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Spousal Maintenance Changes in 2019

Posted on in Divorce

Barrington spousal maintenance attorneyChange is once again coming to the Illinois Marriage and Dissolution of Marriage Act (IMDMA), and this time it is taking aim at the calculation method for spousal maintenance, formerly known as alimony. Spousal maintenance is governed by Section 504 of the IMDMA and is the contribution that one party (the “Payor”) gives to the other party (the “Payee”) based upon a calculation which is currently dependent upon the GROSS* incomes of the parties. 

In order to determine if spousal maintenance is appropriate, the court will first make a determination using the facts of the case and applying them to various factors that they deem to be relevant. If the court decides that maintenance is appropriate, they will then move forward and determine the guideline calculation.

Generally, guideline maintenance is awarded if the parties’ combined GROSS annual income is less than $500,000.00, and the Payor has no obligation to pay child support, maintenance, or both from a prior relationship.

If the application of guideline maintenance, when combined with child support obligations, would result in an obligation that is larger than 50% of the Payor’s NET* income, the court may determine maintenance that does not use the law's guidelines.

Any award that deviates from the guideline calculation shall be made after the court’s consideration of all relevant factors. If the court deviates from the applicable guideline, the court shall state in its findings the amount of maintenance or duration that would have been required under the guidelines and the reasoning for any variance from the guidelines. The court shall also state whether the maintenance is: (1) fixed-term; (2) indefinite; (3) reviewable; or (4) reserved by the court.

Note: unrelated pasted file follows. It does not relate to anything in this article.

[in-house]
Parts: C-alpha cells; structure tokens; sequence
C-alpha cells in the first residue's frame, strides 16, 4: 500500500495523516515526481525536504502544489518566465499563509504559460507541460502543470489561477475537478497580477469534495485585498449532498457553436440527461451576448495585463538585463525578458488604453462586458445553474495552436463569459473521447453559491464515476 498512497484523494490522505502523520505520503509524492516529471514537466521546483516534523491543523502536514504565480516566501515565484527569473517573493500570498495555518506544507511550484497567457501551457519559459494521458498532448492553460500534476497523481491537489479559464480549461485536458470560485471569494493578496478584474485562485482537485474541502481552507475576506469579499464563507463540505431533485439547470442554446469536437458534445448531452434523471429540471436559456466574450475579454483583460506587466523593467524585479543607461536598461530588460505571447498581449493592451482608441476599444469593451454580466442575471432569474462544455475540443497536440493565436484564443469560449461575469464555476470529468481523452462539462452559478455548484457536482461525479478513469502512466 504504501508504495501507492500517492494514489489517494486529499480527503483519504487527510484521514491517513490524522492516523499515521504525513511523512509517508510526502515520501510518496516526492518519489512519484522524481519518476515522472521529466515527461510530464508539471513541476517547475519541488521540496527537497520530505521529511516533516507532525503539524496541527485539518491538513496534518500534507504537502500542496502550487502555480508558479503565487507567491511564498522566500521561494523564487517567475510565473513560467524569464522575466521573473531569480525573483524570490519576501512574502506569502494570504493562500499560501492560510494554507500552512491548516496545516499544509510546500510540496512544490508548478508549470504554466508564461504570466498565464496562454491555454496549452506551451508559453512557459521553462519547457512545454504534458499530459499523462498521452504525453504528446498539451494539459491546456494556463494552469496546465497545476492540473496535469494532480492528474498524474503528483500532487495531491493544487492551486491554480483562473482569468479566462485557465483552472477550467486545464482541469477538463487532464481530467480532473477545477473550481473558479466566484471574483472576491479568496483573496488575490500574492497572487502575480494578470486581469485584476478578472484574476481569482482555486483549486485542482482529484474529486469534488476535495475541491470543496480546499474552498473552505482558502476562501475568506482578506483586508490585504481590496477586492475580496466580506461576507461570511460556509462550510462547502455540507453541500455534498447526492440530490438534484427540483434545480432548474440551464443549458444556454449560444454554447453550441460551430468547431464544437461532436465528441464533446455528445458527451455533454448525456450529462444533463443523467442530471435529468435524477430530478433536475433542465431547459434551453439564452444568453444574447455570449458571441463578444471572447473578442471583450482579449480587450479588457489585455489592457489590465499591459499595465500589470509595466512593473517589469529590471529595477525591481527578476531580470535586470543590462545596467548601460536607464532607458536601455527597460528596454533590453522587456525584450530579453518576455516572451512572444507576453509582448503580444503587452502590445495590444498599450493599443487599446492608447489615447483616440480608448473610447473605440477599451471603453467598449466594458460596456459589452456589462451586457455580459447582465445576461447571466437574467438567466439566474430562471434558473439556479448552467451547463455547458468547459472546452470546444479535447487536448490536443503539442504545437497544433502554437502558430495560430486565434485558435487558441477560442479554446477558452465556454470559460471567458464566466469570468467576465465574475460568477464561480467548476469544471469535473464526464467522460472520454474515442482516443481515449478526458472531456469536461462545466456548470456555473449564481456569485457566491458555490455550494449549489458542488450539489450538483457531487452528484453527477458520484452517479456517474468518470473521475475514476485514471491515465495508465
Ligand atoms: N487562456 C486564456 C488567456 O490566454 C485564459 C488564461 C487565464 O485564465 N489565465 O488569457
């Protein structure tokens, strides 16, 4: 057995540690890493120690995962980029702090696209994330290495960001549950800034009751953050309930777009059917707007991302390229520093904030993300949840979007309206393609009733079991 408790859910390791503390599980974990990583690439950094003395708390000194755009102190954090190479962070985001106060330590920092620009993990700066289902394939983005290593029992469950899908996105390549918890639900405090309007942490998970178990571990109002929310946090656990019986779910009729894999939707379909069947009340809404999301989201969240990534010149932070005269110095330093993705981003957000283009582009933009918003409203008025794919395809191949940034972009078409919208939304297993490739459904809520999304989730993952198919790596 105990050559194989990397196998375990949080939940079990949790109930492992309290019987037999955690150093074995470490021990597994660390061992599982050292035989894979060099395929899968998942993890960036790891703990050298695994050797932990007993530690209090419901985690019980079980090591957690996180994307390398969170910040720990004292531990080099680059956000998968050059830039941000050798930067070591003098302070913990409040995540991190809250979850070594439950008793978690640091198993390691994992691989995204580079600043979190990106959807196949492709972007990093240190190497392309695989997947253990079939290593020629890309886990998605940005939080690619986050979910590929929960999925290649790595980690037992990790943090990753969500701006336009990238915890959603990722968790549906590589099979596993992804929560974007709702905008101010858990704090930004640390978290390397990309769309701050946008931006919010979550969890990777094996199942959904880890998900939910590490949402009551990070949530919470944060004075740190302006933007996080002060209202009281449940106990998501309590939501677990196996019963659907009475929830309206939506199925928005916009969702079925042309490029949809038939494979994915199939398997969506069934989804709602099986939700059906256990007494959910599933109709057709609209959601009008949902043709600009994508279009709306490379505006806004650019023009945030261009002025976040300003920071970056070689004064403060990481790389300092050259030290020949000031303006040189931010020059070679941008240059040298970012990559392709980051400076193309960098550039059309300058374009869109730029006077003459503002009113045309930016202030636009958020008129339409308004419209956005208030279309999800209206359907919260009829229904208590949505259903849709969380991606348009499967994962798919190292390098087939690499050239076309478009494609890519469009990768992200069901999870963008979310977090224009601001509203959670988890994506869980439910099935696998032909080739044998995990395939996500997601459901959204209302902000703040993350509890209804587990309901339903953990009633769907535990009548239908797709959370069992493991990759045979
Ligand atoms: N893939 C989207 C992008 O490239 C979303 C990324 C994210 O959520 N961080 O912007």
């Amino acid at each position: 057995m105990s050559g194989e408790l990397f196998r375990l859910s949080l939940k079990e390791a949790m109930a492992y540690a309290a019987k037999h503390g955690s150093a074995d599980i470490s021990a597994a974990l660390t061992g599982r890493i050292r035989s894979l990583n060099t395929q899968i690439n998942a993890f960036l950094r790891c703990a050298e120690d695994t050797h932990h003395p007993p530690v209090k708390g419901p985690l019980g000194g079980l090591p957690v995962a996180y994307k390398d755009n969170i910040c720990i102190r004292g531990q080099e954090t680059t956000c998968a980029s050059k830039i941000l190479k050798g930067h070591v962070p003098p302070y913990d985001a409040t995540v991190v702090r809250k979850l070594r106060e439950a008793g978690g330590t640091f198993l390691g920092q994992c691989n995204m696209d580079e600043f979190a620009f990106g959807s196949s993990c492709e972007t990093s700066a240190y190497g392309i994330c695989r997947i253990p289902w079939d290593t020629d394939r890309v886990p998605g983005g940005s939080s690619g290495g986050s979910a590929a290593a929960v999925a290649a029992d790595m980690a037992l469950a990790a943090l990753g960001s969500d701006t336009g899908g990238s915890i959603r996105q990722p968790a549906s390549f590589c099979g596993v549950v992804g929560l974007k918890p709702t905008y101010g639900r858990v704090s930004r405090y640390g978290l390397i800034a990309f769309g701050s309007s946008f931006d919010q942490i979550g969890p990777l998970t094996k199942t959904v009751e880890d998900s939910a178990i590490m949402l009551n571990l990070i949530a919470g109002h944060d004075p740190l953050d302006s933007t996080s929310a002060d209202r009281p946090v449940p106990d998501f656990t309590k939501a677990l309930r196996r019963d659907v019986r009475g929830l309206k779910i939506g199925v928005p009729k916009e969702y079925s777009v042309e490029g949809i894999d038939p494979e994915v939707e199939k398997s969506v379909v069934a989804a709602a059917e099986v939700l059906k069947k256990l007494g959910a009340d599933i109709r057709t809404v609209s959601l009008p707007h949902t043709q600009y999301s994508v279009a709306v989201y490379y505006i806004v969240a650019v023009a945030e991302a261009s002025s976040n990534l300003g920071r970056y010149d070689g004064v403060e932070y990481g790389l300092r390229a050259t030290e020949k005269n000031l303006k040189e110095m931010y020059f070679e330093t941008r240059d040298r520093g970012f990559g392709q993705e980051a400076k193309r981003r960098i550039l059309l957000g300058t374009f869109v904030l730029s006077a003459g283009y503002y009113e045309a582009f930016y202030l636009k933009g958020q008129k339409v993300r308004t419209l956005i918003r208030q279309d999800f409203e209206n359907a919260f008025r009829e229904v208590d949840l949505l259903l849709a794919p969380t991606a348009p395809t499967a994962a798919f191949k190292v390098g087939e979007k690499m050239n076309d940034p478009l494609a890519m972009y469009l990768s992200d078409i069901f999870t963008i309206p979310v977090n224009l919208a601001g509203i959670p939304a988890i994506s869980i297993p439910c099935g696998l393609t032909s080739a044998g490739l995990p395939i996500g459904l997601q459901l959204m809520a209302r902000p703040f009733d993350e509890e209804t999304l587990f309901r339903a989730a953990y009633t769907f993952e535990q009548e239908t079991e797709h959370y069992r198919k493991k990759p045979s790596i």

How Is Guideline Maintenance Currently Calculated?

Currently, guideline maintenance is calculated by using the following method: (1) taking 30% of the Payor’s GROSS annual income; (2) subtracting 20% of the Payee’s GROSS annual income; and finally (3) making sure this number, when added to the GROSS income of the Payee, does not exceed 40% of the combined GROSS income for the parties. The end result would be the amount of maintenance the Payee is eligible to receive per year.

Example: For a Payor with a GROSS annual income of $100,000.00 and a Payee with a GROSS annual income of $50,000, the calculation would be as follows:

$100,000 x 30% = $30,000; $50,000 x 20% = $10,000

$30,000 - $10,000 = $20,000 (amount of eligible maintenance)

$100,000 + $50,000 = $150,000 x .4 = $60,000 (40% threshold)

Since the Payee’s GROSS income with the support of $20,000 added is above the 40% ($60,000) GROSS for the parties, the Payee will only be eligible to receive $10,000 in spousal maintenance per year.

So What Is the Big Change?

Beginning January 1, 2019, maintenance will be calculated by using the following method: (1) taking 33 1/3% of the Payor’s NET annual income; (2) subtracting 25% of the Payee’s NET annual income; and (3) making sure this number, when added to the Payee's NET income, does not exceed 40% of the parties' combined NET annual income.

Example: A Payor with a GROSS annual income of $100,000.00 would NET approximately $74,000 after applicable tax and allowances, and a Payee with a GROSS annual income of $50,000 would NET approximately $40,500 after applicable tax and allowances. The calculation would be as follows.